He said that “time marches on and the successful future of a place depends on openness to change. Otherwise the place will slowly lose relevance to the present and die.”
Williams noted that one might design one style of building on Main Street and another style a couple blocks off Main Street.
His Kneebone Building recently won a Citation Award for professional excellence from the American Institute of Architects-Idaho.
A prominent modern-looking building under construction on Main Street is the Argyros Performing Arts Center, scheduled to open Nov. 23. Tim Mott, vice chairman of the board of directors of Sun Valley Performing Arts, the nonprofit that owns the building, said the process for creating it started about two and a half years ago by querying about 70 people in the local arts community—board members of arts organizations, performers and theatergoers. Mott said some of the words included in their conceptions were “dynamic,” “arts-related,” “welcoming,” “intimate” and “open.”
“They wanted a building that was modern looking, given that the arts are often forward-looking,” he said.
He said people also expressed a desire for “authenticity.”
“That suggested that a contemporarily constructed building made to look like an old one probably wasn’t the way to go,” he said. “If you try to make it an old-style building, you probably don’t have that authenticity.”
However, he said, people wanted a building that would fit well on Main Street.
“What we didn’t want was a wildly contemporary building,” he said.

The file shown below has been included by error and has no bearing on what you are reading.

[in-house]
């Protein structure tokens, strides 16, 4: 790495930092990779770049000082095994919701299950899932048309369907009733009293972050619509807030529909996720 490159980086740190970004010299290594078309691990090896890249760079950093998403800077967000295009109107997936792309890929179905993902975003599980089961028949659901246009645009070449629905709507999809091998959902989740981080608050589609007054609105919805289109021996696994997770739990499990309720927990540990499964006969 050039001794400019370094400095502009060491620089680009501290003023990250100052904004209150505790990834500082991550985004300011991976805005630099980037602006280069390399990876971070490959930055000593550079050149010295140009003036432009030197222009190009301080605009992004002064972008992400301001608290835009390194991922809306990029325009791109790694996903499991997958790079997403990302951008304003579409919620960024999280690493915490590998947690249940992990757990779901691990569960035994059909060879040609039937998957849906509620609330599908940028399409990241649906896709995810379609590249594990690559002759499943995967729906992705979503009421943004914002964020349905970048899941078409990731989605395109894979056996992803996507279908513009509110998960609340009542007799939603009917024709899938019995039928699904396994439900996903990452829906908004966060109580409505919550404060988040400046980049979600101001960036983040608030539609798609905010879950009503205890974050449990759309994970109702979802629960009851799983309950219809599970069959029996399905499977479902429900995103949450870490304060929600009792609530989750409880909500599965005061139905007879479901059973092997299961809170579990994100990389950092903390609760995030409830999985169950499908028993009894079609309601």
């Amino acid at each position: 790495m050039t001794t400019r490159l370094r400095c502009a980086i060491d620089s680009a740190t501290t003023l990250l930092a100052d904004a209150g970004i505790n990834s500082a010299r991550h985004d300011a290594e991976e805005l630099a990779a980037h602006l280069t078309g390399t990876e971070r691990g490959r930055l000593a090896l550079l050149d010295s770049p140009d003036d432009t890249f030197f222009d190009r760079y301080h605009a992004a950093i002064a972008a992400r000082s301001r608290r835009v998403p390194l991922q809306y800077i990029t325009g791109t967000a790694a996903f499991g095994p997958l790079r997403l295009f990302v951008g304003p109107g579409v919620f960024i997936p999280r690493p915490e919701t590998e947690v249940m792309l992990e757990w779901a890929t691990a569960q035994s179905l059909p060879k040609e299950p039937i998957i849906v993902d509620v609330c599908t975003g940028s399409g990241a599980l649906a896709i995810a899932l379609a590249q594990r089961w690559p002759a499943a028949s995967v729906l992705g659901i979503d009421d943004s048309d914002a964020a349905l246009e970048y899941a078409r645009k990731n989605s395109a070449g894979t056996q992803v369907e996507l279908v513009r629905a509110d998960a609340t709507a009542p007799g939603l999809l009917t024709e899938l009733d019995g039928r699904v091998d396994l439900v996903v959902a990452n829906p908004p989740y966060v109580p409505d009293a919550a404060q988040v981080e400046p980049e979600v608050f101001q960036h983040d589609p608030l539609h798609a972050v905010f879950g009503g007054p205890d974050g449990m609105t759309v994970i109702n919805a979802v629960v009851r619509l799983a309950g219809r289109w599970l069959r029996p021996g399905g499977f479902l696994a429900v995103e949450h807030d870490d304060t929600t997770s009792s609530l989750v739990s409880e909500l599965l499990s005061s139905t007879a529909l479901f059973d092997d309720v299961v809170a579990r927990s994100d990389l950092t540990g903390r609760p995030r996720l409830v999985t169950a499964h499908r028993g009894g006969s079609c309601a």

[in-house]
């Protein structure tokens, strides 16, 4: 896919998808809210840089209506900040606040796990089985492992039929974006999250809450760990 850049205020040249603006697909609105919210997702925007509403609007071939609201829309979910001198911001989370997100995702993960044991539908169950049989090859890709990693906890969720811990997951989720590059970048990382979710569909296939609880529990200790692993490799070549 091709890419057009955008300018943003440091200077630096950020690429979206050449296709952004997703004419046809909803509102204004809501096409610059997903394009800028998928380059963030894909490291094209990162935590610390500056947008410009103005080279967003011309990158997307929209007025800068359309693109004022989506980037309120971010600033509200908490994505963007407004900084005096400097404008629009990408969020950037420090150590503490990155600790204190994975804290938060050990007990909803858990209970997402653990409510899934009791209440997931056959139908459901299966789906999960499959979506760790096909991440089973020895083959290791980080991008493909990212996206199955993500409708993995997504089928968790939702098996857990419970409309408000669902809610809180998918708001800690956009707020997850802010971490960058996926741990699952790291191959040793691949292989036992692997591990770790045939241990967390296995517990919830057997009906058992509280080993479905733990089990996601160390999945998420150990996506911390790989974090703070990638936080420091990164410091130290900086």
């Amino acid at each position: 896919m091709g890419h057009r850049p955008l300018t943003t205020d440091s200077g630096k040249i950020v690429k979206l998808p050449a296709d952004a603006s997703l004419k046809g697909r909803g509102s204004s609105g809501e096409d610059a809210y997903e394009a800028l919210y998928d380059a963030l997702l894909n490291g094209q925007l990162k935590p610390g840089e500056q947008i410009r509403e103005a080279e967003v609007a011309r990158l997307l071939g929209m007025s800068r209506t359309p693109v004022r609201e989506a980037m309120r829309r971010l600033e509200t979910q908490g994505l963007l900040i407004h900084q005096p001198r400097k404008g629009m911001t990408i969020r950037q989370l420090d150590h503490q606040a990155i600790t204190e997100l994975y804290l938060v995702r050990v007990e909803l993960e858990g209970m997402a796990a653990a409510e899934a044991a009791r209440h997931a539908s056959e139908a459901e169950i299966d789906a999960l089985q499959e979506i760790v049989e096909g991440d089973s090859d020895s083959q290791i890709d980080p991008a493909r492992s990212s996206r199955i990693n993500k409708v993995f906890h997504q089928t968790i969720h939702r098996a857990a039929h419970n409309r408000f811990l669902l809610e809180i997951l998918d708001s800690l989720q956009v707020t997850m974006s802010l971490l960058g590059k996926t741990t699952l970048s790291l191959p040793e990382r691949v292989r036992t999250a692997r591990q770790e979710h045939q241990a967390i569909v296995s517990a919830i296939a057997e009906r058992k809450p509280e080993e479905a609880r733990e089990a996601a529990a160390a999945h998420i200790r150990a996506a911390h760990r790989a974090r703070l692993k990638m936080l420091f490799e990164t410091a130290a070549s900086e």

Toward that end, the building uses a variety of materials, including an engineered wood product on a good portion of the exterior and cement panels.
Mott said generous use of glass on the ground floor will make the interior “animated to people on the outside.”
He predicted that “it’s a performing arts space that’s not just going to be compared to those in other resort towns, it’s one that’s going to get compared favorably to any other performing arts space in the world.”
Ketchum’s design-review code doesn’t mandate or prohibit any styles of architecture.
“The council always talked about it but couldn’t agree on a particular design parameter—do we need it and if so, what is it?” said former Mayor Jerry Seiffert, who served from 1975 to 1987 (and now works at the Idaho Mountain Express).
The Design Review ordinance does state that one purpose of the code is “to ensure that new development is complementary to the design of existing City neighborhoods.”
Former Planning and Zoning Commission Chairman Jeff Lamoureux, who announced his resignation from the commission in August after having served for about eight years, said that provision has been used in conjunction with public comments to urge developers to modify their designs, but he said he couldn’t think of any examples of a developer being told, “No, you can’t build that—it’s just too modern and doesn’t fit here.”
“It’s hard to mandate one thing or another, or you really paint yourself into a corner,” he said.
Though he objects to blindly following the global trend of modernism, architect Bates agrees that dictating a historical local style leads to a dead end.
“The trouble with vernacular architecture is that it turns out to be fake,” he said. “That is the pitfall you fall into—that architecture is what you perceive on the surface. It’s not, it’s an environment that you actually walk into, it’s a sensory spatial environment.”
Bates says true vernacular architecture consists of local materials and an authentic construction process—for example, real wood, actual thick walls and big wooden beams. An example of an unauthentic process, he said, is using fake rock siding stuck onto a building’s exterior.
Instead, he advocates that the Wood River Valley develop its own style.
“The challenge is finding a form that expresses a vernacular, a regional climate and a culture,” he said.
The goal, he said, should be to “get beyond the global application of high modernism—not by going back, but by moving forward into something yet unseen.”